Most notably, The Social Network captures brilliantly some of the different motives which people have for their behaviour. In Zuckerberg’s case, money and worldwide fame are not the motives, although he does compete vehemently with those who desire the prestige of success and wealth. Rather Zuckerberg seems to be driven by a need for self-validation and the sense of self-worth derived from how significant others think about him. By the end of the movie, it has become clear that Zuckerberg’s deepest desire is to be reassured that he’s not “a bad guy”. In the final scene of the movie, this longing for acceptance and friendship is powerfully brought home. It is a fitting end to a movie which so perceptively mirrors and critiques what drives us.

Tragically, and ironically, the founder of Facebook just wants someone to be his friend.

Blogging Attachment theory

Posted in emotions, John Bowlby, parenting, personality, psychoanalysis on November 18, 2010 by Steve

In studying psychology I have become increasingly aware of attachment theory and its importance as a framework for understanding emotional and personality development. Attachment theory is centred around the relationship between a child and his (or her) primary caregiver (usually the mother), and has gained increasing popularity and scientific validity over the past 30 years. Since attachment theory was first articulated by John Bowlby in his publications in 1969, 1973 and 1980, the literature refining, rephrasing and adding to this approach has amassed and multiplied incredibly. As a crude measure of the popularity of attachment theory, a database search (Cambridge Scientific Abstracts) of the descriptor ‘attachment’ brings up 18,678 articles!

So, now that I’m on a break from hurried study, I have decided to take the time to go back to the original writings of Bowlby and to learn what attachment theory meant in its original presentation. My plan is to read, on average, one chapter per day, and to blog about what I’ve learnt, hopefully with some applications.

Neuroimaging, psychotherapy & emotional change

Posted in counselling, emotions, neuroscience on April 28, 2010 by Steve

Having trained in counselling, I have learnt about the powerful role that emotion plays in the rehabilitation of people who have experienced trauma, abuse and neglect in their lives. The recall, expressing, re-experiencing and subsequent processing of positive and negative affective states in the context of a warm, empathic, trusting relationship is often seen as the primary means for change by those trapped by negative thoughts, feelings and behaviours. Once established, however, emotional states, are deeply-rooted and extremely resistant to change:

“Affect is a prime mover in psychic activity, and affective patterns of experiencing and of response are more resistant to change than cognitive ones.”

– Quoted in Blanck & Blanck, 1979; as quoted in Greenberg & Safran, 1987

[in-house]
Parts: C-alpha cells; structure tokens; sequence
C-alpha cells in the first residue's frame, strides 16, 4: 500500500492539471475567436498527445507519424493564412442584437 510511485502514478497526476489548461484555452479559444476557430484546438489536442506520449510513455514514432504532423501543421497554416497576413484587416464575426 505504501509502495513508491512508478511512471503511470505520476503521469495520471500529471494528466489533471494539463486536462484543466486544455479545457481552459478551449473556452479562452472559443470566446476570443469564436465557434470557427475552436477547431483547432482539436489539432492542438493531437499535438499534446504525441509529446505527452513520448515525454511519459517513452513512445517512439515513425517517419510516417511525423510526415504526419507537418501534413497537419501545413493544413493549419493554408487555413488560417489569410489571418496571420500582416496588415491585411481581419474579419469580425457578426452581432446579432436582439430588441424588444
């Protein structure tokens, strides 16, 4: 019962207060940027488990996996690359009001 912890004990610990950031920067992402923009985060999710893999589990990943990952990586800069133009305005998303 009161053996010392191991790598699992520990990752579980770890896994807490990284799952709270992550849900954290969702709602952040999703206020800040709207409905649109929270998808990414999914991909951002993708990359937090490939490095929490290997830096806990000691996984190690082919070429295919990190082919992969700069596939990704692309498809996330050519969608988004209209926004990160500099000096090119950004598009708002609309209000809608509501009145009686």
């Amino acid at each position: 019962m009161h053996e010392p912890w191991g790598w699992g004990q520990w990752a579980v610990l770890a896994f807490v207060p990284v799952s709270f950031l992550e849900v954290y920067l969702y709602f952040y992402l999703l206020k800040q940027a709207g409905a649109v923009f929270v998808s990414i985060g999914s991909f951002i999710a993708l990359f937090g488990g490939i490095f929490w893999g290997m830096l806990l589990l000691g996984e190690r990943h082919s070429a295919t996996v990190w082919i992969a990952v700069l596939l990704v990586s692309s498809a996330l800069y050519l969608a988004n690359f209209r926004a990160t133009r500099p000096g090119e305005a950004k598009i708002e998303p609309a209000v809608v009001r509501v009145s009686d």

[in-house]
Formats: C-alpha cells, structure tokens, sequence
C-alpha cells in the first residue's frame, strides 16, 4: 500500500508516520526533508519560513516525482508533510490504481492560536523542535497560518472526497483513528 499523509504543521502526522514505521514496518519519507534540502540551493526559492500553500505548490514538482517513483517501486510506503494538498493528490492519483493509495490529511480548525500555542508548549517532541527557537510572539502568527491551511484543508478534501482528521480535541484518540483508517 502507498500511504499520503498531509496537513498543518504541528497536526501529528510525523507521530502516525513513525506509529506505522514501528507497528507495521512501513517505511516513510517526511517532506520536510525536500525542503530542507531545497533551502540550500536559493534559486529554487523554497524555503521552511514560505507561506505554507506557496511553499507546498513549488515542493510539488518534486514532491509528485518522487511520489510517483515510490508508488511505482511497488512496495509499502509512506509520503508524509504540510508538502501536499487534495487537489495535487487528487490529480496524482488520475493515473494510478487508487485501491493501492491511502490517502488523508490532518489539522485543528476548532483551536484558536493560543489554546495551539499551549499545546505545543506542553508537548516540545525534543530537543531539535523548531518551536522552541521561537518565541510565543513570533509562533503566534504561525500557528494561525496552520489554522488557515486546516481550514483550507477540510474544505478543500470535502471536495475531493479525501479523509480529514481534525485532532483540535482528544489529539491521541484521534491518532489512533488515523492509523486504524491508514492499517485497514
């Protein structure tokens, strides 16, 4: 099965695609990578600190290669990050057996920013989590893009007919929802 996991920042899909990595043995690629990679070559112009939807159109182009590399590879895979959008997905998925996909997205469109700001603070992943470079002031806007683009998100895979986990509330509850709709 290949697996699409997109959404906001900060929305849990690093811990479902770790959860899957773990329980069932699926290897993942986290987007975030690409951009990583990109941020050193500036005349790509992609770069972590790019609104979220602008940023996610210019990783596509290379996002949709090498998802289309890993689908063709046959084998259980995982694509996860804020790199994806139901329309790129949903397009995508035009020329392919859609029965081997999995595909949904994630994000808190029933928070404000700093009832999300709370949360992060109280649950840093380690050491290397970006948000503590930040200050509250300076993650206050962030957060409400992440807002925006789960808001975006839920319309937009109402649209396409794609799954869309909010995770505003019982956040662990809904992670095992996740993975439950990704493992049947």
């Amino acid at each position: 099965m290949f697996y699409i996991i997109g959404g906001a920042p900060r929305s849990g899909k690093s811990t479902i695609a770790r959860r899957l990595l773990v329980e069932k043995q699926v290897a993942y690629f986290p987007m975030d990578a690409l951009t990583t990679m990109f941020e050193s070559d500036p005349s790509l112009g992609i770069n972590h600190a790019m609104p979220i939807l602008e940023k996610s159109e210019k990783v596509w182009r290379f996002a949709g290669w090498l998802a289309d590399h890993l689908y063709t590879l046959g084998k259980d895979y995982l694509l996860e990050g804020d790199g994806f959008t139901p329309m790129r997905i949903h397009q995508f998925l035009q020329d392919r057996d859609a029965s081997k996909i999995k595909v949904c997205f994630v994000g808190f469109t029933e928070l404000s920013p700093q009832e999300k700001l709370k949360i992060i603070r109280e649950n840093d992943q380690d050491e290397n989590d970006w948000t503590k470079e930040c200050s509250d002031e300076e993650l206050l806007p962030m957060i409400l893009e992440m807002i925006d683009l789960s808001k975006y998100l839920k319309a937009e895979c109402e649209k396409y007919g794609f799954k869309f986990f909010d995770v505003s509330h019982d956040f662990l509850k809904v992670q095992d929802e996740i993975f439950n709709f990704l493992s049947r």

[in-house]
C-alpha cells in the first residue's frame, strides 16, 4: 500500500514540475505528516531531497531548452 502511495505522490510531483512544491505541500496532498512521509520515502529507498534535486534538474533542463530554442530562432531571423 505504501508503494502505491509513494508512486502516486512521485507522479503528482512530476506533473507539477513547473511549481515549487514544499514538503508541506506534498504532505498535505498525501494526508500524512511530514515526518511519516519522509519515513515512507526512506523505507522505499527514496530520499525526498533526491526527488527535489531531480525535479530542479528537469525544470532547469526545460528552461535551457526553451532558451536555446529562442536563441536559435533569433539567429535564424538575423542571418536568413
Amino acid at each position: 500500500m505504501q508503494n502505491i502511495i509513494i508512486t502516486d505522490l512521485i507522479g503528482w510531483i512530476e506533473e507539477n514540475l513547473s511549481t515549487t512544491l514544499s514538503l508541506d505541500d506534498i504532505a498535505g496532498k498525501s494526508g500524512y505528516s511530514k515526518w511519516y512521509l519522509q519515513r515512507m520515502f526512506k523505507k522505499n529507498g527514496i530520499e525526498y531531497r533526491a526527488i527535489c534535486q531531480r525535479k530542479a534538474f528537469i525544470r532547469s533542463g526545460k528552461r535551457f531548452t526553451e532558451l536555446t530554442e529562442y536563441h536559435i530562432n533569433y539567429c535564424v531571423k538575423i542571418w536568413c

The success of interpersonal therapies, therefore, depends on the availability and accessibility of the person’s emotional content. Such access and accessibility can by no means be taken for granted, given that neuroimaging studies have shown that only up to 5% of the neural activity of our brains is available to awareness at any given time (Zhang & Raichle, 2010), meaning that over 95% of our emotional states, fears, anxieties and beliefs could potentially be unconsciously held. Perhaps this calls for despair; maybe the brain is an unknowable “black box” after all!?

Indeed, we may still have a long way to go, but neuroimaging is now being used to reveal the neural bases of both conscious and unconscious affective processing. This technology potentially promises to shed light on some the mysteries of human thoughts, feelings and behaviour. As a mere novice in the area of understanding neuropsychological research, I eagerly anticipate knowing what the neuronal bases are for common experiences such as:

  • being in a bad mood
  • having a “gut  feeling” about someone
  • the sense of relief from getting something off your chest
  • falling in love, or out of love
  • the influences of repressed emotions
  • uncontrollable urges & angry outbursts
  • neurotic impulses

In their article on the cognitive control of emotions, Ochsner & Gross (2005) consider the powerful influence that top-down (cognitive) processing can have on the conscious experience of emotions. Reviewing numerous neuroimaging studies, they outline, for example, how reappraisal techniques prior to viewing aversive images, seeing a sad film or anticipating physical pain can reduce the negative experience of these stimuli as a function of the reduced activation of the amygdala, which is involved in spontaneous, basic emotional reactions, such as fear.

Another article (Liebermanž, 2007) summarises how reduced activation of the amygdala is associated with simply putting one’s emotional experiences into words. This affect labelling is akin to what happens in psychotherapy, or what was coined the “talking cure” in reference to Freud’s patient Anna O.

One last application of neuroimaging in the process of emotional change is outlined by Lutz & Thompson (2003) in their article on neurophenomenology. They describe how “first-person methods” can be used in combination with neuroimaging techniques to help people increase their sensitivity to their own experience. According to this concept of ‘reciprocal restraints’, the reported experience of a participant guides and interprets the corresponding neurological data, while this data is then used to help the participant to revise and refine what they are experiencing. This quote (from page 33) clarifies this application of biofeedback:

“Using [phenomenology, psychotherapy and contemplative meditative traditions], subjects may be able to gain access to aspects of their experience (such as transient affective state or quality of attention) that otherwise would remain unnoticed and unavailable for verbal report.”

So, it seems that some of the mysteries of the brain can be made more accessible with the help of neuroimaging. The applications of this technology to counselling could be powerful and exciting.


Greenberg, L. & Safran, J., D.(1987). Emotion in Psychotherapy.  Guildford Publications: USA.

žLieberman, M. D. (2007). Social cognitive neuroscience: A review of core processes. Annual Review of Psychology, 58, 18.1–18.31.

žLutz, A. & Thompson, E. (2003). Neurophenomenology: Integrating Subjective Experience and Brain Dynamics in the Neuroscience of Consciousness. Journal of Consciousness Studies, 10, 31–52.

žOchsner K., N., & Gross J., J. (2005). The cognitive control of emotion. Trends in Cognitive Science, 9, 242–249.

Zhang, D & Raichle, M. E. (2010). Disease and the brain’s dark energy. Neurology, 6, 1.